The Tipping Point of Intercultural Dialogue
This is the age of information explosion. With the popularization of electronic gadgets, loads of information ranging from international affairs, cultural events to promotional news could be accessed at our fingertips. Enhanced connectivity, however, may not inspire cross-cultural intellectual exchange but personal touch with different nationalities does. Six students chosen by S.H. Ho College attended the Pan-Asian Student Forum in Seoul, during which they experienced the tipping point of intercultural dialogue.
‘Unlike my impression from the media which reported the governments’ clear stance on territorial sovereignty, Japanese and Korean students hold a moderate view and tend to seek a peaceful solution,’ said Ellen Tsang, a final year SHHO student. Her group presented on the relation between territorial disputes and provoking headlines. At the brainstorming stage, she found the opinions of her groupmates from different disciplines tremendously beneficial in widening her perspective. Ellen participated in a one-year exchange programme last year at Nagoya University of Commerce and Business at which her understanding in international relations was enriched. The yearlong immersion has brought her precious friendship and a profound understanding of media’s influence on public opinion. ‘The contextualised insight in international politics acquired from the exchange programme also helps me to dialogue with Japanese and Korean students in the Forum.’
The intercultural dialogue extended from formal discussions to casual conversations. Participants were escorted by hospitable local students to appreciate the traditional and contemporary Korea with respect to architecture, local cuisine and culture. ‘The local students elaborated to us how the government strikes a balance between modern city life and preservation of traditional values. Bukchon Hanok Village, a Korean traditional village inhabited by Seoulites in the downtown, is a good example,’ Monica Tang illustrated, a third-year SHHO student. She was fascinated by the intercultural encounter with the Japanese and Korean students, though she has been used to chit-chatting with hall residents in her college life. Before the end of the trip, she played games with a few participants during which the losers would demonstrate their cultural performances like Peking Opera and Japanese Fisherman Dance. ‘I sang “Below the Lion Rock”,’ Monica grinned.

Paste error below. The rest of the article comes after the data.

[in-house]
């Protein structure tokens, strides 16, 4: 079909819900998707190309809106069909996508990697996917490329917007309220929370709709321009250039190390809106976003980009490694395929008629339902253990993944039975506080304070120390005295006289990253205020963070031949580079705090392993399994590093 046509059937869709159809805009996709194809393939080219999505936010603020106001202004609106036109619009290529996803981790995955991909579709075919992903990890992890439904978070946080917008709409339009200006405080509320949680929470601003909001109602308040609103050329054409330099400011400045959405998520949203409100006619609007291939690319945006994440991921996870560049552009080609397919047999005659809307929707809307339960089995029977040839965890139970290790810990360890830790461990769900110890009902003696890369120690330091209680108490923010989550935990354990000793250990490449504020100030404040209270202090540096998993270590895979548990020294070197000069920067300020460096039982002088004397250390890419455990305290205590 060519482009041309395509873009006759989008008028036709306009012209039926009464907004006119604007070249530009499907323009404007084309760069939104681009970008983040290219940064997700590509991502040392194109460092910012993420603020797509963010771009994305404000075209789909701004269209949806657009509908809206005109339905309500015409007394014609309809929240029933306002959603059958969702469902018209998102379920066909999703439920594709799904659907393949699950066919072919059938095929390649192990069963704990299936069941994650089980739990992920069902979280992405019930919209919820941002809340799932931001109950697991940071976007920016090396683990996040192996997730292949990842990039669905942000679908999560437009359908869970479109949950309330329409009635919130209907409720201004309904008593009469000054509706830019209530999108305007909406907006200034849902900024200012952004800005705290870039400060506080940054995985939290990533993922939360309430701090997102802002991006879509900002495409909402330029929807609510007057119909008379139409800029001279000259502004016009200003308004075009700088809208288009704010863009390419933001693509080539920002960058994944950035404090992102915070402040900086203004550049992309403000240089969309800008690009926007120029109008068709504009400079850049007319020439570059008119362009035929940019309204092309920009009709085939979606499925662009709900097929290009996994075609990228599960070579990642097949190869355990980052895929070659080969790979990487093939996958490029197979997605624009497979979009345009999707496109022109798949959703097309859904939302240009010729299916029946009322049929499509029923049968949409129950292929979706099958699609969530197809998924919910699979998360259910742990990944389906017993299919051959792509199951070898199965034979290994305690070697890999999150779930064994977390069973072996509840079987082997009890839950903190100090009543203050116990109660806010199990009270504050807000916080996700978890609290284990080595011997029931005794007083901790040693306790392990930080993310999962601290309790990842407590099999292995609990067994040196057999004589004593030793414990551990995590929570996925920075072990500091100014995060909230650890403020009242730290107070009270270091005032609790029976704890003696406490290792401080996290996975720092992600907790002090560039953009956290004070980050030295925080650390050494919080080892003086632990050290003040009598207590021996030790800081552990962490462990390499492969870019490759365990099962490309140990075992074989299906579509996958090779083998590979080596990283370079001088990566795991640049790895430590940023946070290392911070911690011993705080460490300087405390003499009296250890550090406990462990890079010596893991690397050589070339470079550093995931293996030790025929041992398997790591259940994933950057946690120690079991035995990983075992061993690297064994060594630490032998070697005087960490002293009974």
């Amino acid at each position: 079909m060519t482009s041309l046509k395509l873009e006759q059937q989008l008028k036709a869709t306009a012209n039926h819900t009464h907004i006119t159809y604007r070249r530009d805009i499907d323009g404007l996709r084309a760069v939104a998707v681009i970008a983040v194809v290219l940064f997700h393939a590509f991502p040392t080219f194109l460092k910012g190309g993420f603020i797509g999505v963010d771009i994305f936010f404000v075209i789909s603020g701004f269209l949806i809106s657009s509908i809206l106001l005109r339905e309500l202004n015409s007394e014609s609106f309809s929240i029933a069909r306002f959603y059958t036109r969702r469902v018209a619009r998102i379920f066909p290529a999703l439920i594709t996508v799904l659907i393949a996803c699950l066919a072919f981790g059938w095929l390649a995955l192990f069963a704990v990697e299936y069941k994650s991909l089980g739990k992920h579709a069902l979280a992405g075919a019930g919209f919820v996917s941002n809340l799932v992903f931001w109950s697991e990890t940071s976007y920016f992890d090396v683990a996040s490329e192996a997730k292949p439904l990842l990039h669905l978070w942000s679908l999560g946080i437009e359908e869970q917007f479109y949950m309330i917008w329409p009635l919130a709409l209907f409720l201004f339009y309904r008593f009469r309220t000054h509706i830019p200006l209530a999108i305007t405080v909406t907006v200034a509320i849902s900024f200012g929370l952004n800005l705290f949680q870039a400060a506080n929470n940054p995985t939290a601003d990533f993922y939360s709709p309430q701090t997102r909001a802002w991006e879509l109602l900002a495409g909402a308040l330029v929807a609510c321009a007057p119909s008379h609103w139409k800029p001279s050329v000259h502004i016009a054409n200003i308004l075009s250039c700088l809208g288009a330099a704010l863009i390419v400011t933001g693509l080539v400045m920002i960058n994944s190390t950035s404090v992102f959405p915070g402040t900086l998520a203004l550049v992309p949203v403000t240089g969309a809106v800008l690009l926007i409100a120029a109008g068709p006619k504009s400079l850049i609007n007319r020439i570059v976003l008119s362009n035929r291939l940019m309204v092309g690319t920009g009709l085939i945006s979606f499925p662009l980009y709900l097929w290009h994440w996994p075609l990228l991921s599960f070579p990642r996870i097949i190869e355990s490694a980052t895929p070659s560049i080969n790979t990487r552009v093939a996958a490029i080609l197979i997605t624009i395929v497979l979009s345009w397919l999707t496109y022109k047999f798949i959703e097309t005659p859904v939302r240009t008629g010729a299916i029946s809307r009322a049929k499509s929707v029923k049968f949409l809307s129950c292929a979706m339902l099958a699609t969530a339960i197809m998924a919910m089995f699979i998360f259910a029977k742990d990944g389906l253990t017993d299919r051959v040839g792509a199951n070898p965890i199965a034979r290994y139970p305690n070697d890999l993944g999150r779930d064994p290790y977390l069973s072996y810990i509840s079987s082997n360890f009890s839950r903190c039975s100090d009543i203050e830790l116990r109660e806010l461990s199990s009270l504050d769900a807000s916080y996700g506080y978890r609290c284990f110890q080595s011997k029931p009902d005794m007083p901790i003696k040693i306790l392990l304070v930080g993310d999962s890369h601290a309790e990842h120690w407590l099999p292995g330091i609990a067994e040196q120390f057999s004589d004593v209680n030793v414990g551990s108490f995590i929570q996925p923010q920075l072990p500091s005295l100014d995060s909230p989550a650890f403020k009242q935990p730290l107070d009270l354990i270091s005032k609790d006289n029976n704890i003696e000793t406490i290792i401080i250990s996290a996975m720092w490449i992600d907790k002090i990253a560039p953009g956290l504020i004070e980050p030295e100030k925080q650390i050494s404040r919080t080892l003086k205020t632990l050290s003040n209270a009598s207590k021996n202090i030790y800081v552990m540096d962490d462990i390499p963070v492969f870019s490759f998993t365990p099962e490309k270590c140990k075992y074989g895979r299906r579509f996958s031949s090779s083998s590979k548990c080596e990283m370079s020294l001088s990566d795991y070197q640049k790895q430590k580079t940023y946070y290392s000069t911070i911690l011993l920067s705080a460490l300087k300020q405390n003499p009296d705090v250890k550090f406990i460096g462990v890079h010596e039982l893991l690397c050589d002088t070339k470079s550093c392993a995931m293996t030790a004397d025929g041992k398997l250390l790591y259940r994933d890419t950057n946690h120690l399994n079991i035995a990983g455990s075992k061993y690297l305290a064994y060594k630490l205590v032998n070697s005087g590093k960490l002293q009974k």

Unexpectedly, the dialogue on the founding of the university development has also inspired Monica’s profound reflection on her identity as a CUHK student. A Korean student reflected to Monica the identity struggle as a student of Seoul National University. As the first national university formally founded in 1946, however, its students might have struggle on their identity due to historic reasons related to the U.S. military governance and the university’s first president who was a U.S soldier and educator. On the other hand, the founding of CUHK was to respond to students’ pressing needs in the colonial age who wished to continue their postsecondary study using Chinese as the medium of instruction. Talking with the Korean student, Monica became more proud of her identity as a CUHK student due to its historical vocation and social responsibility that she wished to sustain.
The tipping point of intercultural dialogue took place during the authentic encounters, and students’ curiosity in international affairs and cultural inheritance was ignited. Pan-Asian Student Forum is not only a platform for students’ knowledge exchange, but also a valuable opportunity to examine their values and positioning in the Pan-Asian context.